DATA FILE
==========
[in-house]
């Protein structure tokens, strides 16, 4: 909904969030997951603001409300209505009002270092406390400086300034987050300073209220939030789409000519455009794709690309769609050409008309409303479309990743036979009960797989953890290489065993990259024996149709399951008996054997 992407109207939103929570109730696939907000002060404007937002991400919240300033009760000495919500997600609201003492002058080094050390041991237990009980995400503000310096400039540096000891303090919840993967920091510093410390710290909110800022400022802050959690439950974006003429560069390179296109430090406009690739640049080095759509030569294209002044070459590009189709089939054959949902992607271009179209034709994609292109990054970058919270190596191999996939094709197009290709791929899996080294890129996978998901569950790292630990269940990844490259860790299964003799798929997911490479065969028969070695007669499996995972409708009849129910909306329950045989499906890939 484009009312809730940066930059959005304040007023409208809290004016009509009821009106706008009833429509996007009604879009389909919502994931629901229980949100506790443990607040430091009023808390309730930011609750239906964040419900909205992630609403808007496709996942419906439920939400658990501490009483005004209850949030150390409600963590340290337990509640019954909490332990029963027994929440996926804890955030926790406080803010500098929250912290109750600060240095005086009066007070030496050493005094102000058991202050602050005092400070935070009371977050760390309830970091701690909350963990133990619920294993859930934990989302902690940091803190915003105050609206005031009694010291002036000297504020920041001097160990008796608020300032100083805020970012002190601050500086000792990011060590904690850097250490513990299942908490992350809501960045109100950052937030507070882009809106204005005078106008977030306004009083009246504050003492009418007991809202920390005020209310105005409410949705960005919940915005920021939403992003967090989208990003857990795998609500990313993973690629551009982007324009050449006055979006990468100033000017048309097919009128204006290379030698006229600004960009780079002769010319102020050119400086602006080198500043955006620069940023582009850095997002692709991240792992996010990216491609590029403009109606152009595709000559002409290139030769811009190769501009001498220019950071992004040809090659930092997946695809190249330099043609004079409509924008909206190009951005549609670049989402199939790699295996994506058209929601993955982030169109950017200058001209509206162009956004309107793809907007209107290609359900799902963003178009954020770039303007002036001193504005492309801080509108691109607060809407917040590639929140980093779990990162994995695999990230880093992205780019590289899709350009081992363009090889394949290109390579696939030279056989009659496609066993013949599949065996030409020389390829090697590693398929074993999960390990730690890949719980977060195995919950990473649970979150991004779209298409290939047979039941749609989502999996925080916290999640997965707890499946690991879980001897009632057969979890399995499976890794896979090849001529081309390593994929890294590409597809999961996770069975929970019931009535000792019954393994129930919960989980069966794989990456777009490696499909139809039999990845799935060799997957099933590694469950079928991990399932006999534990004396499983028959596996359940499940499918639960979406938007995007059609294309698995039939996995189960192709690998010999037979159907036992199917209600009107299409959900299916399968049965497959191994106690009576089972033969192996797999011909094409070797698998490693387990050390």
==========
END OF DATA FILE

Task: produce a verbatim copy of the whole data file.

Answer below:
[in-house]
């Protein structure tokens, strides 16, 4: 909904969030997951603001409300209505009002270092406390400086300034987050300073209220939030789409000519455009794709690309769609050409008309409303479309990743036979009960797989953890290489065993990259024996149709399951008996054997 992407109207939103929570109730696939907000002060404007937002991400919240300033009760000495919500997600609201003492002058080094050390041991237990009980995400503000310096400039540096000891303090919840993967920091510093410390710290909110800022400022802050959690439950974006003429560069390179296109430090406009690739640049080095759509030569294209002044070459590009189709089939054959949902992607271009179209034709994609292109990054970058919270190596191999996939094709197009290709791929899996080294890129996978998901569950790292630990269940990844490259860790299964003799798929997911490479065969028969070695007669499996995972409708009849129910909306329950045989499906890939 484009009312809730940066930059959005304040007023409208809290004016009509009821009106706008009833429509996007009604879009389909919502994931629901229980949100506790443990607040430091009023808390309730930011609750239906964040419900909205992630609403808007496709996942419906439920939400658990501490009483005004209850949030150390409600963590340290337990509640019954909490332990029963027994929440996926804890955030926790406080803010500098929250912290109750600060240095005086009066007070030496050493005094102000058991202050602050005092400070935070009371977050760390309830970091701690909350963990133990619920294993859930934990989302902690940091803190915003105050609206005031009694010291002036000297504020920041001097160990008796608020300032100083805020970012002190601050500086000792990011060590904690850097250490513990299942908490992350809501960045109100950052937030507070882009809106204005005078106008977030306004009083009246504050003492009418007991809202920390005020209310105005409410949705960005919940915005920021939403992003967090989208990003857990795998609500990313993973690629551009982007324009050449006055979006990468100033000017048309097919009128204006290379030698006229600004960009780079002769010319102020050119400086602006080198500043955006620069940023582009850095997002692709991240792992996010990216491609590029403009109606152009595709000559002409290139030769811009190769501009001498220019950071992004040809090659930092997946695809190249330099043609004079409509924008909206190009951005549609670049989402199939790699295996994506058209929601993955982030169109950017200058001209509206162009956004309107793809907007209107290609359900799902963003178009954020770039303007002036001193504005492309801080509108691109607060809407917040590639929140980093779990990162994995695999990230880093992205780019590289899709350009081992363009090889394949290109390579696939030279056989009659496609066993013949599949065996030409020389390829090697590693398929074993999960390990730690890949719980977060195995919950990473649970979150991004779209298409290939047979039941749609989502999996925080916290999640997965707890499946690991879980001897009632057969979890399995499976890794896979090849001529081309390593994929890294590409597809999961996770069975929970019931009535000792019954393994129930919960989980069966794989990456777009490696499909139809039999990845799935060799997957099933590694469950079928991990399932006999534990004396499983028959596996359940499940499918639960979406938007995007059609294309698995039939996995189960192709690998010999037979159907036992199917209600009107299409959900299916399968049965497959191994106690009576089972033969192996797999011909094409070797698998490693387990050390």